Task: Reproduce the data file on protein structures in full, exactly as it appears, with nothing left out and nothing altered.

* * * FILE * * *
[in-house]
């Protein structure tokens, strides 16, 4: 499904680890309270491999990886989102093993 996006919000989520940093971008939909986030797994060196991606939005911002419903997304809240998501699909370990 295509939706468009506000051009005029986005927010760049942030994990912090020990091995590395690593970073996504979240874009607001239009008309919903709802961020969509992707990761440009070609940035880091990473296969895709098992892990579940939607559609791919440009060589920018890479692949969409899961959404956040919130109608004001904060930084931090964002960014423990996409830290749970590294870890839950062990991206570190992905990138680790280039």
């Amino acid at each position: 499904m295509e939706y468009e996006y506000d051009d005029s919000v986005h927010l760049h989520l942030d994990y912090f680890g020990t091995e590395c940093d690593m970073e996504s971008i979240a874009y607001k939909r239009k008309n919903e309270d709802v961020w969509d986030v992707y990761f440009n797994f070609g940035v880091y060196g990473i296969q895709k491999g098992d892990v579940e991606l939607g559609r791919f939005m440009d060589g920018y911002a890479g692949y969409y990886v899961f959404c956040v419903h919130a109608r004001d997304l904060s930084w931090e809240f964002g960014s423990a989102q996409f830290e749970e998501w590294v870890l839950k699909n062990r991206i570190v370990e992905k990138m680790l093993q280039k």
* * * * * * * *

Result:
[in-house]
């Protein structure tokens, strides 16, 4: 499904680890309270491999990886989102093993 996006919000989520940093971008939909986030797994060196991606939005911002419903997304809240998501699909370990 295509939706468009506000051009005029986005927010760049942030994990912090020990091995590395690593970073996504979240874009607001239009008309919903709802961020969509992707990761440009070609940035880091990473296969895709098992892990579940939607559609791919440009060589920018890479692949969409899961959404956040919130109608004001904060930084931090964002960014423990996409830290749970590294870890839950062990991206570190992905990138680790280039």
């Amino acid at each position: 499904m295509e939706y468009e996006y506000d051009d005029s919000v986005h927010l760049h989520l942030d994990y912090f680890g020990t091995e590395c940093d690593m970073e996504s971008i979240a874009y607001k939909r239009k008309n919903e309270d709802v961020w969509d986030v992707y990761f440009n797994f070609g940035v880091y060196g990473i296969q895709k491999g098992d892990v579940e991606l939607g559609r791919f939005m440009d060589g920018y911002a890479g692949y969409y990886v899961f959404c956040v419903h919130a109608r004001d997304l904060s930084w931090e809240f964002g960014s423990a989102q996409f830290e749970e998501w590294v870890l839950k699909n062990r991206i570190v370990e992905k990138m680790l093993q280039k």